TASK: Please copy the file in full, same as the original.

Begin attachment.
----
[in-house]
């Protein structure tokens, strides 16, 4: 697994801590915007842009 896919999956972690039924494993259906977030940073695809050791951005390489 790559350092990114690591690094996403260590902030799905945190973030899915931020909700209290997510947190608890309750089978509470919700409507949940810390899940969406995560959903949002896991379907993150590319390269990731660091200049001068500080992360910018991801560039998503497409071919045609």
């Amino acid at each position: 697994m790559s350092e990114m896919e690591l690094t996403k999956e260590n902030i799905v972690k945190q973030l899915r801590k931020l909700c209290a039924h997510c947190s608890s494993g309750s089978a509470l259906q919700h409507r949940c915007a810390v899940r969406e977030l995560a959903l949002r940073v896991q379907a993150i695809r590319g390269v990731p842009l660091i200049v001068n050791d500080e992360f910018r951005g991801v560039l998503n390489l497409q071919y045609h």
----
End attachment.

[in-house]
């Protein structure tokens, strides 16, 4: 697994801590915007842009 896919999956972690039924494993259906977030940073695809050791951005390489 790559350092990114690591690094996403260590902030799905945190973030899915931020909700209290997510947190608890309750089978509470919700409507949940810390899940969406995560959903949002896991379907993150590319390269990731660091200049001068500080992360910018991801560039998503497409071919045609």
């Amino acid at each position: 697994m790559s350092e990114m896919e690591l690094t996403k999956e260590n902030i799905v972690k945190q973030l899915r801590k931020l909700c209290a039924h997510c947190s608890s494993g309750s089978a509470l259906q919700h409507r949940c915007a810390v899940r969406e977030l995560a959903l949002r940073v896991q379907a993150i695809r590319g390269v990731p842009l660091i200049v001068n050791d500080e992360f910018r951005g991801v560039l998503n390489l497409q071919y045609h």